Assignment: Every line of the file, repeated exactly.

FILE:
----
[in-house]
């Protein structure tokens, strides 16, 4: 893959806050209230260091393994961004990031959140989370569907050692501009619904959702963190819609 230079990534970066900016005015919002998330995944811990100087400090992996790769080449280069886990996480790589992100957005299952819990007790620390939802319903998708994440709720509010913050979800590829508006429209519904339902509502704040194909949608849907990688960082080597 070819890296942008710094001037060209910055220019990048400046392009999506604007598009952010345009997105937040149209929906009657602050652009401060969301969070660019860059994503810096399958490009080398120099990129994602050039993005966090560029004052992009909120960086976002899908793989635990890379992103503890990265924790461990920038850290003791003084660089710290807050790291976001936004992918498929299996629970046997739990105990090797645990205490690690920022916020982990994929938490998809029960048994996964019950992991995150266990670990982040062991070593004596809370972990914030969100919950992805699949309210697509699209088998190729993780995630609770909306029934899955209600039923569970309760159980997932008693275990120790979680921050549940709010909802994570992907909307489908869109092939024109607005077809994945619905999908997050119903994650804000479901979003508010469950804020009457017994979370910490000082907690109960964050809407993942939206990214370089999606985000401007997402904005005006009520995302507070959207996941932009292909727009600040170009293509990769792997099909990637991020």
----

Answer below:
[in-house]
């Protein structure tokens, strides 16, 4: 893959806050209230260091393994961004990031959140989370569907050692501009619904959702963190819609 230079990534970066900016005015919002998330995944811990100087400090992996790769080449280069886990996480790589992100957005299952819990007790620390939802319903998708994440709720509010913050979800590829508006429209519904339902509502704040194909949608849907990688960082080597 070819890296942008710094001037060209910055220019990048400046392009999506604007598009952010345009997105937040149209929906009657602050652009401060969301969070660019860059994503810096399958490009080398120099990129994602050039993005966090560029004052992009909120960086976002899908793989635990890379992103503890990265924790461990920038850290003791003084660089710290807050790291976001936004992918498929299996629970046997739990105990090797645990205490690690920022916020982990994929938490998809029960048994996964019950992991995150266990670990982040062991070593004596809370972990914030969100919950992805699949309210697509699209088998190729993780995630609770909306029934899955209600039923569970309760159980997932008693275990120790979680921050549940709010909802994570992907909307489908869109092939024109607005077809994945619905999908997050119903994650804000479901979003508010469950804020009457017994979370910490000082907690109960964050809407993942939206990214370089999606985000401007997402904005005006009520995302507070959207996941932009292909727009600040170009293509990769792997099909990637991020």